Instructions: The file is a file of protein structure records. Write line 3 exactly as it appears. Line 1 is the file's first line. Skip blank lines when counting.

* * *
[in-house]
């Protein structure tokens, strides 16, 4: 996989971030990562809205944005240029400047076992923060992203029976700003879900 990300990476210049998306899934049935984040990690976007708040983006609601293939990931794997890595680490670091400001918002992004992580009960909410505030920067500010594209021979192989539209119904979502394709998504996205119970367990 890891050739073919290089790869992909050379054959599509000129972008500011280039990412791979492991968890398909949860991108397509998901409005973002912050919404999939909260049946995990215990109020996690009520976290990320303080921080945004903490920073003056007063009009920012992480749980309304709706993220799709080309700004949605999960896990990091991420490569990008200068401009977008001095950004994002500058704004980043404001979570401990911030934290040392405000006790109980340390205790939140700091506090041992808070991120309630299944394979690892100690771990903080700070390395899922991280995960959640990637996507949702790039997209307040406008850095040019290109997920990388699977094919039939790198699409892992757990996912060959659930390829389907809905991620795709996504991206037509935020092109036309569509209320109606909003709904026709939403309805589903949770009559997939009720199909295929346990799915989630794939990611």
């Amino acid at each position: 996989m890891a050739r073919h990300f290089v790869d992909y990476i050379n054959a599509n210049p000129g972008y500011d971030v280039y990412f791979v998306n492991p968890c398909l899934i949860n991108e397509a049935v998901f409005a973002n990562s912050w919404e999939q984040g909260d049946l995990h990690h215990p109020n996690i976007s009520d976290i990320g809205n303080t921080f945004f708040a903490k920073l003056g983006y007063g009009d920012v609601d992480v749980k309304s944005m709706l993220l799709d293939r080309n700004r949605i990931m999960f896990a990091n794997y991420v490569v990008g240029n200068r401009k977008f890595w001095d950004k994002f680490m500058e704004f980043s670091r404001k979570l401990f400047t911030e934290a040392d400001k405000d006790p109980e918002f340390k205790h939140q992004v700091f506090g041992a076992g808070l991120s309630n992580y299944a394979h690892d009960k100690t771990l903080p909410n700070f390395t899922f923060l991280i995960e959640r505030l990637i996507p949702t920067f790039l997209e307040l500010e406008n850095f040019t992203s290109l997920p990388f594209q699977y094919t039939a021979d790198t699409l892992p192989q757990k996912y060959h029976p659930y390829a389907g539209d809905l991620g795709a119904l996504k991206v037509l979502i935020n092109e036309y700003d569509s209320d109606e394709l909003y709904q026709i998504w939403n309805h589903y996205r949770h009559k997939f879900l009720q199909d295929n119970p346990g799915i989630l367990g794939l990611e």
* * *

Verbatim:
């Amino acid at each position: 996989m890891a050739r073919h990300f290089v790869d992909y990476i050379n054959a599509n210049p000129g972008y500011d971030v280039y990412f791979v998306n492991p968890c398909l899934i949860n991108e397509a049935v998901f409005a973002n990562s912050w919404e999939q984040g909260d049946l995990h990690h215990p109020n996690i976007s009520d976290i990320g809205n303080t921080f945004f708040a903490k920073l003056g983006y007063g009009d920012v609601d992480v749980k309304s944005m709706l993220l799709d293939r080309n700004r949605i990931m999960f896990a990091n794997y991420v490569v990008g240029n200068r401009k977008f890595w001095d950004k994002f680490m500058e704004f980043s670091r404001k979570l401990f400047t911030e934290a040392d400001k405000d006790p109980e918002f340390k205790h939140q992004v700091f506090g041992a076992g808070l991120s309630n992580y299944a394979h690892d009960k100690t771990l903080p909410n700070f390395t899922f923060l991280i995960e959640r505030l990637i996507p949702t920067f790039l997209e307040l500010e406008n850095f040019t992203s290109l997920p990388f594209q699977y094919t039939a021979d790198t699409l892992p192989q757990k996912y060959h029976p659930y390829a389907g539209d809905l991620g795709a119904l996504k991206v037509l979502i935020n092109e036309y700003d569509s209320d109606e394709l909003y709904q026709i998504w939403n309805h589903y996205r949770h009559k997939f879900l009720q199909d295929n119970p346990g799915i989630l367990g794939l990611e």